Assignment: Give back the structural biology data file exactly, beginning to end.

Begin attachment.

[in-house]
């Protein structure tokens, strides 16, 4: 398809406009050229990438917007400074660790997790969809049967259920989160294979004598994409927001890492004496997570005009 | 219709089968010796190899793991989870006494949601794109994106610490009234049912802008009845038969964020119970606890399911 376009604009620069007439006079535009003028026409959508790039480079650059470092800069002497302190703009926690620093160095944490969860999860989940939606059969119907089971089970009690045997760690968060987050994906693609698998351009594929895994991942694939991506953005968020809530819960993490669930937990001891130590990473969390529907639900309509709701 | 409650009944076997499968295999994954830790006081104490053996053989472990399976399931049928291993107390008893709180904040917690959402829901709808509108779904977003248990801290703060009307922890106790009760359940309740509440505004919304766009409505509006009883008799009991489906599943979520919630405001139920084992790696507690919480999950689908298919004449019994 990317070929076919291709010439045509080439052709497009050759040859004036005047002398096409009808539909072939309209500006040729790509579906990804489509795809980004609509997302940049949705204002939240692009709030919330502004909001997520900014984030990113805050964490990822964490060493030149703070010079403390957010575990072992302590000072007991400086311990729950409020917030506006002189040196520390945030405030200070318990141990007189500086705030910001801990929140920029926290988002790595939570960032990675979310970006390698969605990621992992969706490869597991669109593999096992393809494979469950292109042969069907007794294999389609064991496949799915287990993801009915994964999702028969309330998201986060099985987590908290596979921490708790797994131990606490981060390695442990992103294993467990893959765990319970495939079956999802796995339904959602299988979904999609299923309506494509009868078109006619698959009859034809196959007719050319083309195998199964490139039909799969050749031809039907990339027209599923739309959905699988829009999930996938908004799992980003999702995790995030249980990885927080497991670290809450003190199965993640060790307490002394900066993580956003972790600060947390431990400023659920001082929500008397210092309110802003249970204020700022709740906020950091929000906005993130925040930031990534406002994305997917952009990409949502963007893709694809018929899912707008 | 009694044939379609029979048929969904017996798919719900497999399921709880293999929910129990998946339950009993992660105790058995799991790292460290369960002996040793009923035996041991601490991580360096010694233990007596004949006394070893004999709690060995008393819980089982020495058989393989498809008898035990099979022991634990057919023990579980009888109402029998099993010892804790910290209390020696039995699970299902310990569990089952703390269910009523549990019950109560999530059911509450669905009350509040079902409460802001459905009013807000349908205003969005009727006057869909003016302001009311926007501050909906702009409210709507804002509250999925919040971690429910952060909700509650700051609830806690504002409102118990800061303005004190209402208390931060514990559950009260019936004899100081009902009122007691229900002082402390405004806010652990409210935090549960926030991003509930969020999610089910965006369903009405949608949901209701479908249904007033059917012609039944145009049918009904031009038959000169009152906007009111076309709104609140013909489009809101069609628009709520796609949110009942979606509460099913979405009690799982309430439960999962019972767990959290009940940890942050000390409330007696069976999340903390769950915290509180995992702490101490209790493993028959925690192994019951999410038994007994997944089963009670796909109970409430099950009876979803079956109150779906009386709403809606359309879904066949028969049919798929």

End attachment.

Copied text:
[in-house]
């Protein structure tokens, strides 16, 4: 398809406009050229990438917007400074660790997790969809049967259920989160294979004598994409927001890492004496997570005009 | 219709089968010796190899793991989870006494949601794109994106610490009234049912802008009845038969964020119970606890399911 376009604009620069007439006079535009003028026409959508790039480079650059470092800069002497302190703009926690620093160095944490969860999860989940939606059969119907089971089970009690045997760690968060987050994906693609698998351009594929895994991942694939991506953005968020809530819960993490669930937990001891130590990473969390529907639900309509709701 | 409650009944076997499968295999994954830790006081104490053996053989472990399976399931049928291993107390008893709180904040917690959402829901709808509108779904977003248990801290703060009307922890106790009760359940309740509440505004919304766009409505509006009883008799009991489906599943979520919630405001139920084992790696507690919480999950689908298919004449019994 990317070929076919291709010439045509080439052709497009050759040859004036005047002398096409009808539909072939309209500006040729790509579906990804489509795809980004609509997302940049949705204002939240692009709030919330502004909001997520900014984030990113805050964490990822964490060493030149703070010079403390957010575990072992302590000072007991400086311990729950409020917030506006002189040196520390945030405030200070318990141990007189500086705030910001801990929140920029926290988002790595939570960032990675979310970006390698969605990621992992969706490869597991669109593999096992393809494979469950292109042969069907007794294999389609064991496949799915287990993801009915994964999702028969309330998201986060099985987590908290596979921490708790797994131990606490981060390695442990992103294993467990893959765990319970495939079956999802796995339904959602299988979904999609299923309506494509009868078109006619698959009859034809196959007719050319083309195998199964490139039909799969050749031809039907990339027209599923739309959905699988829009999930996938908004799992980003999702995790995030249980990885927080497991670290809450003190199965993640060790307490002394900066993580956003972790600060947390431990400023659920001082929500008397210092309110802003249970204020700022709740906020950091929000906005993130925040930031990534406002994305997917952009990409949502963007893709694809018929899912707008 | 009694044939379609029979048929969904017996798919719900497999399921709880293999929910129990998946339950009993992660105790058995799991790292460290369960002996040793009923035996041991601490991580360096010694233990007596004949006394070893004999709690060995008393819980089982020495058989393989498809008898035990099979022991634990057919023990579980009888109402029998099993010892804790910290209390020696039995699970299902310990569990089952703390269910009523549990019950109560999530059911509450669905009350509040079902409460802001459905009013807000349908205003969005009727006057869909003016302001009311926007501050909906702009409210709507804002509250999925919040971690429910952060909700509650700051609830806690504002409102118990800061303005004190209402208390931060514990559950009260019936004899100081009902009122007691229900002082402390405004806010652990409210935090549960926030991003509930969020999610089910965006369903009405949608949901209701479908249904007033059917012609039944145009049918009904031009038959000169009152906007009111076309709104609140013909489009809101069609628009709520796609949110009942979606509460099913979405009690799982309430439960999962019972767990959290009940940890942050000390409330007696069976999340903390769950915290509180995992702490101490209790493993028959925690192994019951999410038994007994997944089963009670796909109970409430099950009876979803079956109150779906009386709403809606359309879904066949028969049919798929």